1 Brighthouse: An Analytic Data Warehouse for Ad-hoc Queries ABTRACT Dominik Ślȩzak nfobright nc., Poland Victoria Eastwood nfobright nc., Canada Brighthouse is a column-oriented data warehouse with an automatically tuned, ultra small overhead metadata layer called Knowledge Grid, that is used as an alternative to classical indexes. The advantages of column-oriented data storage, as well as data compression have already been welldocumented, especially in the context of analytic, decision support querying. This paper demonstrates additional benefits resulting from Knowledge Grid for compressed, columnoriented databases. n particular, we explain how it assists in query optimization and execution, by minimizing the need of data reads and data decompression. 1. NTRODUCTON Beginning from the middle 80 s in academia [10] and the middle 90 s in industry [42], one can observe a permanent growth of interest in column-oriented databases [23, 31, 39, 40]. The differences between the column- and row-oriented architectures show that the first ones are more suitable for analytic data warehousing, with selective access to small subsets of columns and emphasis on data compression, while the second ones seem to be a better choice for OLTP systems (cf. [17, 38]). There are also approaches attempting to take an advantage of both strategies, suggesting mixed horizontal/vertical decomposition, not so strictly column-driven data processing, etc. (cf. [2, 21]). Regarding logical model, column-oriented and row-oriented architectures provide the same framework, though, e.g., denormalization would be more acceptable in the columnoriented case, if there is a need to apply it at all. Furthermore, the fundamental principles of database tuning and administration remain of a similar kind, with a need of reorganizing the physical model subject to evolution of the query workload and data regularities (cf. [9, 36]). Given that it may be quite a hard task depending on the real-life data Permission to make digital or hard copies of portions of this work for personal or classroom use is granted without fee provided that copies Permission are not made to copy or distributed without fee for allprofit or part or of commercial this material advantage is grantedand provided that the copies copies bear arethis notnotice made and or distributed the full citation for direct on the commercial first page. advantage, the Copyright VLDB copyright for components notice and of this the title work of the owned publication by others andthan its date VLDB appear, and Endowment notice is must givenbe that honored. copying is by permission of the Very Large Data Base Abstracting Endowment. with credit To copy is permitted. otherwise, To or copy to republish, otherwise, to to post republish, on servers or to to post redistribute on servers toor lists, to redistribute requires a fee to lists and/or requires specialprior permission specific from the publisher, permission ACM. and/or a fee. Request permission to republish from: VLDB Publications 08, August Dept., 24-30, ACM, 2008, nc. Fax Auckland, +1 (212) New Zealand or Copyright 2008 VLDB Endowment, ACM /00/00. Jakub Wróblewski nfobright nc., Poland Piotr ynak nfobright nc., Poland and querying specifics, we can observe an increasing number of database solutions that give up the original means for physical model tuning (see e.g. [18, 35]). n this paper, we discuss Brighthouse [19, 44], which combines the advantages of being column-oriented and storing highly compressed data with an alternative approach to indexing. We follow an idea of automatic creation and usage of higher-level data about data (see e.g. [3, 5, 6, 8]), here referred to as Knowledge Grid, available while the query optimization and execution with no need of accessing the actual data. A difference with respect to standard approaches to indexing is that the elements of Knowledge Grid, here referred to as Knowledge Nodes 1, describe relatively large (combinations of) portions of compressed data, referred to as Data Packs, instead of single data items or rows. With this respect, Brighthouse should be compared, e.g., to Netezza s nearly ordered maps (better known as zone maps) [25] or and s compressed segments metadata [16], as well as to various other, more or less conventional approaches to data block-level indexing. However, we use the data about data in a significantly extended way. Knowledge Nodes are far smaller than standard indexes, which results in their faster, in-memory processing, as well as in the ability of storing more of their types, for far more (combinations of) tables and columns. This advantage fits well with a growing need of dealing with ad hoc, unpredictable ways of querying [14]. t also helps to eliminate the previously-mentioned requirements of the physical model (re-)tuning. For the same reason, we try to avoid also other knobs, treating both simplicity and performance of Brighthouse as important factors. n particular, unlike in many other solutions, we do not define Data Packs by using any kind of data partitioning mechanism and, as a result, Brighthouse s Knowledge Grid should not be interpreted by means of standard metadata over the partitioned data sets. Knowledge Grid serves as a kind of mediator between the query optimization/execution and the data storage/(de) compression layers of Brighthouse. The primary objective of Knowledge Nodes is to identify Data Packs that do not require decompression while query resolving, along the lines of the theory of rough sets originally established as a 1 Our understanding of Knowledge Grid is different than that in grid computing or semantic web [7], though there are some intuitive analogies (see ection 3). n the same way, Knowledge Nodes are not to be confused with any type of nodes in grid/distributed/parallel architectures [38]. PVLDB '08, August 23-28, 2008, Auckland, New Zealand Copyright 2008 VLDB Endowment, ACM /08/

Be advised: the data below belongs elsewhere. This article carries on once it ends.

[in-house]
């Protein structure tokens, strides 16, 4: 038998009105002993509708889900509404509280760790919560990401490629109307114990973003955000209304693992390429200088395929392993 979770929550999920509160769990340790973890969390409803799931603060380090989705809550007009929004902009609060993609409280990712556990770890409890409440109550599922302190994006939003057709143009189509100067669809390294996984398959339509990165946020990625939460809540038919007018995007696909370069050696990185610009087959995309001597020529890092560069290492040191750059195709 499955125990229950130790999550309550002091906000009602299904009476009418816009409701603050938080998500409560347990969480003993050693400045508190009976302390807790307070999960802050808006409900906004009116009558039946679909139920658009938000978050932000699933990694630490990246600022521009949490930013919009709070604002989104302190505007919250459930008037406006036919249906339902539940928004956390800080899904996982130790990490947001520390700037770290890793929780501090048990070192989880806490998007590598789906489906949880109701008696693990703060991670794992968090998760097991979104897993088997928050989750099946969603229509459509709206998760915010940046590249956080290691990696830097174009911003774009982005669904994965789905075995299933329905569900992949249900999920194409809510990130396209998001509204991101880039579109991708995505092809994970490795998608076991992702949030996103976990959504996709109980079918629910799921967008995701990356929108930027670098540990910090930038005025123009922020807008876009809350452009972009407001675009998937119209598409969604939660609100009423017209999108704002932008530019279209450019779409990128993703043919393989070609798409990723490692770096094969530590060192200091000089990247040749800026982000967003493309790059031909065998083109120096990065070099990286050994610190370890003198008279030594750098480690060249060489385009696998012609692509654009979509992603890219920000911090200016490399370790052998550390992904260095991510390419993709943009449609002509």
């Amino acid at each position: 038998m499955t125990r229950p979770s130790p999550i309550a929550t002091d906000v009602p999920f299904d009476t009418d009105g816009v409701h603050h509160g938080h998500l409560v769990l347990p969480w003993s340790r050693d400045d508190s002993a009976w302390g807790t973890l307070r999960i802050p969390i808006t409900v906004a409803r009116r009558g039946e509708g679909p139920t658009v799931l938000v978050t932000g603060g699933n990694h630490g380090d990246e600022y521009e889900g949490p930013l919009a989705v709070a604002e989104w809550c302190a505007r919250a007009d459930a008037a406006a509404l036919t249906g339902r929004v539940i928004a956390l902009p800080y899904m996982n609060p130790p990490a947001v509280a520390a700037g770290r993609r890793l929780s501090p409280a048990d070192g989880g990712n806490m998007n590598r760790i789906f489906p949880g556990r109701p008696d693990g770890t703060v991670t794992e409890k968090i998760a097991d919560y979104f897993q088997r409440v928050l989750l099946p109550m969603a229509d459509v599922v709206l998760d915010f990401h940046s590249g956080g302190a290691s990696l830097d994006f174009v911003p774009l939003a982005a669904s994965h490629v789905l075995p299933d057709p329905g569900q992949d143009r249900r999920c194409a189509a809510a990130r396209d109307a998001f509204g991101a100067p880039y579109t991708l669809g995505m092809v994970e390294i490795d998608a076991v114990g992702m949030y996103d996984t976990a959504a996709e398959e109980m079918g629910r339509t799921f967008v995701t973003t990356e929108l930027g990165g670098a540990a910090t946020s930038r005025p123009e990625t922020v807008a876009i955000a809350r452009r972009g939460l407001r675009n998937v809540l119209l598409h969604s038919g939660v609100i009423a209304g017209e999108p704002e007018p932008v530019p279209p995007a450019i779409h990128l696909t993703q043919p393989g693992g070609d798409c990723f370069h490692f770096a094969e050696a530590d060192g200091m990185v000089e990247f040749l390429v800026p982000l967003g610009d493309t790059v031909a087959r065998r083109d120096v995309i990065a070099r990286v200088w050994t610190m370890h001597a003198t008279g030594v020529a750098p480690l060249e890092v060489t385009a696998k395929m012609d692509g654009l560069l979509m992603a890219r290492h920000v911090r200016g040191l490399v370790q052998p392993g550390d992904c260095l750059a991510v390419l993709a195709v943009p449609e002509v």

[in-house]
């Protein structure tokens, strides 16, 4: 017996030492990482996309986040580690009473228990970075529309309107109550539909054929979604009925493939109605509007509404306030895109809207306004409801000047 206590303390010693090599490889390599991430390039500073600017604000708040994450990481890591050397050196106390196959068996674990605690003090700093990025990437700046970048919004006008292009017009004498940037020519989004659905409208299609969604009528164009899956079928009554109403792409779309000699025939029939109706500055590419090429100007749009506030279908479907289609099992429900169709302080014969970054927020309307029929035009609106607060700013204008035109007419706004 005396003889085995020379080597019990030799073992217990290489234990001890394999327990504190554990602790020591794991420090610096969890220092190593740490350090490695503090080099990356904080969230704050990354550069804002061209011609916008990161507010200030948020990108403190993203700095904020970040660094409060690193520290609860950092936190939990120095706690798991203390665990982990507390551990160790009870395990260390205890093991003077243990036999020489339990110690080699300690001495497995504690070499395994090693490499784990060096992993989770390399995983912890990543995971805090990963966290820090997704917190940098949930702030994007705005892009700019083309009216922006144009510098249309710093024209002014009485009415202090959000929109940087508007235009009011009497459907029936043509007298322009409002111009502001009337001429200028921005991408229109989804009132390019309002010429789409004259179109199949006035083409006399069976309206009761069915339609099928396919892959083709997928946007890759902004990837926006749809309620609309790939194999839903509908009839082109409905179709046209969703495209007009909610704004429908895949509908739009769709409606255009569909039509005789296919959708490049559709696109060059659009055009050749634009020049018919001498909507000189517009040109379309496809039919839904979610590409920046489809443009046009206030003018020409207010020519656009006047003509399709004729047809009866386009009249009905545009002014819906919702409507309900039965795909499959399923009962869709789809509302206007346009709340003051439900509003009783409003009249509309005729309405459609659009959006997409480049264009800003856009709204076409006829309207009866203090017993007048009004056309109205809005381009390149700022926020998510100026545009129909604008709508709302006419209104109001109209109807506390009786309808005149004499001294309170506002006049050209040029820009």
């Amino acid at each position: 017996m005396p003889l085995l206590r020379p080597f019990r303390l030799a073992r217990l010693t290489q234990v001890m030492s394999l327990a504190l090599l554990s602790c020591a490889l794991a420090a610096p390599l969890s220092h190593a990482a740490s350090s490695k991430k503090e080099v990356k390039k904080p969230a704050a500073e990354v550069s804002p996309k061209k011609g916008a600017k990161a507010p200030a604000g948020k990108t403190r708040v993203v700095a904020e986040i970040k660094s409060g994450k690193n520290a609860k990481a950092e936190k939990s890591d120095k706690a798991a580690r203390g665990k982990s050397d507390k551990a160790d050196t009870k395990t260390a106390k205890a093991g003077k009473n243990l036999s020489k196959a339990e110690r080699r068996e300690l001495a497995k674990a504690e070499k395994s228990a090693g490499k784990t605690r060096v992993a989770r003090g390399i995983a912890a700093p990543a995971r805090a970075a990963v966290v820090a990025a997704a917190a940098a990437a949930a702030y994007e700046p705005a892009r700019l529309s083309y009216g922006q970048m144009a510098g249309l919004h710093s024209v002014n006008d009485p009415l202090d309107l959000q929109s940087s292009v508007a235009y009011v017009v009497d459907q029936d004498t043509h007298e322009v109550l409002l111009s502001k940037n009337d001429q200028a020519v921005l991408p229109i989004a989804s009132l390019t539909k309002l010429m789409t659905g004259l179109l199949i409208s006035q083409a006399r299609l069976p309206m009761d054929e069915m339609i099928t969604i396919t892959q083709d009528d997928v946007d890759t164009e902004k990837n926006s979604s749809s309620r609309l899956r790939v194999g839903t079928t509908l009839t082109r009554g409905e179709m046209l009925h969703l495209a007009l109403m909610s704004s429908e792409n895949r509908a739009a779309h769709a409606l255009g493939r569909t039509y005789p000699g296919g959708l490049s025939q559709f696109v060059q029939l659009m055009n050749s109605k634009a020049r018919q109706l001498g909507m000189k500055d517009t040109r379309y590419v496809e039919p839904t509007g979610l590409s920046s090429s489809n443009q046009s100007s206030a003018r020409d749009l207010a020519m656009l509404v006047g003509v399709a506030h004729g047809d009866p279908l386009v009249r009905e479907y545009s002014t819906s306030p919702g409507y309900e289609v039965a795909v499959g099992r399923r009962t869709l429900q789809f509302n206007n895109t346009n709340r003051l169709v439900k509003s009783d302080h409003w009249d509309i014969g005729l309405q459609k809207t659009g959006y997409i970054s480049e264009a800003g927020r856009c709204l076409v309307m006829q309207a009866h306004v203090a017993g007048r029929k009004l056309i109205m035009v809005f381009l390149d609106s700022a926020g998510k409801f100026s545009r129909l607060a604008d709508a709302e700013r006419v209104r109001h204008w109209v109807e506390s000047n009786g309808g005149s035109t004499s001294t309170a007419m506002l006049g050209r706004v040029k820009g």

2 Figure 1: Brighthouse engine. Data stored within compressed Data Packs; Metadata stored within Data Pack Nodes and Knowledge Nodes; Query Optimizer and Executor combined together in an iterative fashion. methodology of data mining and knowledge discovery [32, 33], though recently finding its applications also in a more database-related research [22, 29]. Knowledge Grid can be also used, e.g., to improve the flow of data being decompressed, as well as to iteratively refine Knowledge Nodebased information to better assist with dynamic optimization of query execution. With this respect, one should also refer to the principles of adaptive query processing [4, 12]. As mentioned in the abstract, column orientation and data compression have been already widely studied in the database-related literature. Therefore, we focus on the components of Knowledge Grid and the scenarios of their usage in query optimization/execution. Further, although Brighthouse has been already commercially proven to work efficiently with terabytes of compressed data [19], we regard this paper as the means for introducing only the basics of our approach, with experimental framework limited to minimum. On the other hand, we should emphasize that the overall architecture would not be complete without appropriately adjusted algorithms providing the average of 10:1 data compression ratio (including the overhead of Knowledge Nodes; with decompression speed meeting the performance requirements). We refer to [15, 18, 41, 45] as the state of the art in database compression. The reader may find the details of our compression algorithms in [43]. Another layer is to handle the ODBC connectors, query parsing, permission management, etc. Brighthouse leverages MyQL s pluggable storage engine platform [28] to a- chieve full database functionality. n particular, our query optimizer takes partially an advantage of MyQL s syntactic rewrites and parsing mechanisms, though the major part at this level is replaced by the Knowledge Node-based methodology. Replacement of the optimizer is one of differentiators when comparing to the other data storage engines, limited to single-table processing [13]. The paper is organized as follows: ection 2 discusses the basics of column-oriented data storage with compression. ection 3 introduces Knowledge Grid and presents some examples of Knowledge Nodes. ection 4 introduces principles of Knowledge Node-based query optimization/execution. ection 5 provides an illustration of the Knowledge Node-based adaptive query processing. ection 6 describes MyQL environment and reports a few examples of performance over real-life data. ection 7 concludes the paper. 2. DATA PACK As it has been pointed out already in the middle 80 s, data compression aims at minimizing the disk /O costs while executing queries [11]. Brighthouse is vertically decomposed, which enables to better compress data. ince each column stores a single data type (as opposed to rows that typically contain different types and value ranges), compression can be adjusted to each of columns specifically (cf. [1, 37]). n Brighthouse, the rows values over each of the columns are stored by the 64K-item 2 groupings Data Packs, which are illustrated by means of the lowest layer in Fig. 1. We actually split the rows onto 64K-row groupings and, for each of them, we store the values of each of the columns in a separate Data Pack. We refer to such row groupings as Row Packs and we suggest comparing them with the minipagebased PAX model [2], further investigated, e.g. with regards to compression efficiency, in [41, 45]. The rows in Brighthouse are neither sorted nor partitioned with respect to any column values. t is important for achieving high data load speed, as well as avoiding administrative overheads and higher costs of physical model re-tuning [19, 44]. The choice of the number of rows in Row Packs is an interesting problem, partially referrable to the pagesize tuning in other database frameworks (cf. [42]). Operating with larger collections of items enables the compression routines to take more advantage of data regularities. On the other hand, such regularities may change across the data. Hence, well-designed compression algorithms may adjust better to smaller, potentially more locally homogeneous portions of values. n Brighthouse, compression algorithms vary not only with respect to the data types but also with respect to 2 By 64K we mean 2 16 = 65, 536 elements. 1338